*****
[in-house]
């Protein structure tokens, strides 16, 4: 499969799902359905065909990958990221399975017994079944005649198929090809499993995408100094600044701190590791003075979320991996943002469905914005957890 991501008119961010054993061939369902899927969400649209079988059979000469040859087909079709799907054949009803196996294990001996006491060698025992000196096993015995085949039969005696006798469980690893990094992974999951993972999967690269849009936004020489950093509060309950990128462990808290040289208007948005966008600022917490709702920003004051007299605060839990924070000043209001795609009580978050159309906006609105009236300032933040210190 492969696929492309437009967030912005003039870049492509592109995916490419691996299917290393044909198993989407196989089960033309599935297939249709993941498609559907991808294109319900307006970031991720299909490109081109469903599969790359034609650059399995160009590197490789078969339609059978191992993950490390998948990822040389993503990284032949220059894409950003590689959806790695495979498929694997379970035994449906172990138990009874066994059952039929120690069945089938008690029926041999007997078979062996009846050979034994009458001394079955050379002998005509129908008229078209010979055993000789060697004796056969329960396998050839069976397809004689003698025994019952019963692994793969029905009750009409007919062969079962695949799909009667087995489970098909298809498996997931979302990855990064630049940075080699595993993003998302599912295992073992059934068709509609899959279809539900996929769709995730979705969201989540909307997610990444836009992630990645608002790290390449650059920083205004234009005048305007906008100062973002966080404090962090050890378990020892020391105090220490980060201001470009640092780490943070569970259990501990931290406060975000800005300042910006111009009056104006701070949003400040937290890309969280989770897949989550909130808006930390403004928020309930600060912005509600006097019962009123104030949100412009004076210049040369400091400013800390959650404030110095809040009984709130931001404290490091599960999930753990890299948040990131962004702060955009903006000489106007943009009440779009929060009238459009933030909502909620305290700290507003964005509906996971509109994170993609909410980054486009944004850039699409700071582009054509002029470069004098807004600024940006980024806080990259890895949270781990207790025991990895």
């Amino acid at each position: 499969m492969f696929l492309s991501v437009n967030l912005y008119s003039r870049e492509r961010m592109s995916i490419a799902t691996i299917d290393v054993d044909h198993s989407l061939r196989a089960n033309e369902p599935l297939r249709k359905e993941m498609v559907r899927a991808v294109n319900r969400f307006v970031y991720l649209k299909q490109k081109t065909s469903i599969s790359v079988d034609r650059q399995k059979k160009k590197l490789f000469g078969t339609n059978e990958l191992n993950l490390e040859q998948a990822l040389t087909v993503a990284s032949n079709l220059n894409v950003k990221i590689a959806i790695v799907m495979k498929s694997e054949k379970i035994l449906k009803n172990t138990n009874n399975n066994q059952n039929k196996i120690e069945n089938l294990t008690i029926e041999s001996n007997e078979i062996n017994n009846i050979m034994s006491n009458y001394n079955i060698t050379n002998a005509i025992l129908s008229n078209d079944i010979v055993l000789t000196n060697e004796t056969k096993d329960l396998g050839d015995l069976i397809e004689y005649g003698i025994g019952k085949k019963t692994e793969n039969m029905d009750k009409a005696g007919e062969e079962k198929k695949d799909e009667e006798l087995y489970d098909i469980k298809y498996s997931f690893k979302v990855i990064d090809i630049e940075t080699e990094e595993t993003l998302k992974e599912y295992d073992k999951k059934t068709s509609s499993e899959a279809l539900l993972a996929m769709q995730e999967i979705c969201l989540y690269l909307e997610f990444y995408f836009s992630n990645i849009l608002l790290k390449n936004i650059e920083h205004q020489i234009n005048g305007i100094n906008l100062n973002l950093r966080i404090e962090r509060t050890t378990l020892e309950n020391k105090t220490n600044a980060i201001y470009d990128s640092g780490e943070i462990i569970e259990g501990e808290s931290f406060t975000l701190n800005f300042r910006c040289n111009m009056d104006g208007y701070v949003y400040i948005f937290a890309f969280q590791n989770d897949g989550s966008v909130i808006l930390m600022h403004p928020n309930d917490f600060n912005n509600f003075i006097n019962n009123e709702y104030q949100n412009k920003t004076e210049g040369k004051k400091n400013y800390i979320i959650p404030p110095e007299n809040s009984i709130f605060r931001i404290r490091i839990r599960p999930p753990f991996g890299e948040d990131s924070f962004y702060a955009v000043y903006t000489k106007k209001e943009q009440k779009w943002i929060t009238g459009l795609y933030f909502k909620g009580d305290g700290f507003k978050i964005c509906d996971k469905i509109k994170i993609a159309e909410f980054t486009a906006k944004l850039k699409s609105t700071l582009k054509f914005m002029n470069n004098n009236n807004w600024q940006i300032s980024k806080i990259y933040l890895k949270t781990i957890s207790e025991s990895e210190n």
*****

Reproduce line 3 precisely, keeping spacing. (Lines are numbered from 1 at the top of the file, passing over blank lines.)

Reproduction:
């Amino acid at each position: 499969m492969f696929l492309s991501v437009n967030l912005y008119s003039r870049e492509r961010m592109s995916i490419a799902t691996i299917d290393v054993d044909h198993s989407l061939r196989a089960n033309e369902p599935l297939r249709k359905e993941m498609v559907r899927a991808v294109n319900r969400f307006v970031y991720l649209k299909q490109k081109t065909s469903i599969s790359v079988d034609r650059q399995k059979k160009k590197l490789f000469g078969t339609n059978e990958l191992n993950l490390e040859q998948a990822l040389t087909v993503a990284s032949n079709l220059n894409v950003k990221i590689a959806i790695v799907m495979k498929s694997e054949k379970i035994l449906k009803n172990t138990n009874n399975n066994q059952n039929k196996i120690e069945n089938l294990t008690i029926e041999s001996n007997e078979i062996n017994n009846i050979m034994s006491n009458y001394n079955i060698t050379n002998a005509i025992l129908s008229n078209d079944i010979v055993l000789t000196n060697e004796t056969k096993d329960l396998g050839d015995l069976i397809e004689y005649g003698i025994g019952k085949k019963t692994e793969n039969m029905d009750k009409a005696g007919e062969e079962k198929k695949d799909e009667e006798l087995y489970d098909i469980k298809y498996s997931f690893k979302v990855i990064d090809i630049e940075t080699e990094e595993t993003l998302k992974e599912y295992d073992k999951k059934t068709s509609s499993e899959a279809l539900l993972a996929m769709q995730e999967i979705c969201l989540y690269l909307e997610f990444y995408f836009s992630n990645i849009l608002l790290k390449n936004i650059e920083h205004q020489i234009n005048g305007i100094n906008l100062n973002l950093r966080i404090e962090r509060t050890t378990l020892e309950n020391k105090t220490n600044a980060i201001y470009d990128s640092g780490e943070i462990i569970e259990g501990e808290s931290f406060t975000l701190n800005f300042r910006c040289n111009m009056d104006g208007y701070v949003y400040i948005f937290a890309f969280q590791n989770d897949g989550s966008v909130i808006l930390m600022h403004p928020n309930d917490f600060n912005n509600f003075i006097n019962n009123e709702y104030q949100n412009k920003t004076e210049g040369k004051k400091n400013y800390i979320i959650p404030p110095e007299n809040s009984i709130f605060r931001i404290r490091i839990r599960p999930p753990f991996g890299e948040d990131s924070f962004y702060a955009v000043y903006t000489k106007k209001e943009q009440k779009w943002i929060t009238g459009l795609y933030f909502k909620g009580d305290g700290f507003k978050i964005c509906d996971k469905i509109k994170i993609a159309e909410f980054t486009a906006k944004l850039k699409s609105t700071l582009k054509f914005m002029n470069n004098n009236n807004w600024q940006i300032s980024k806080i990259y933040l890895k949270t781990i957890s207790e025991s990895e210190n």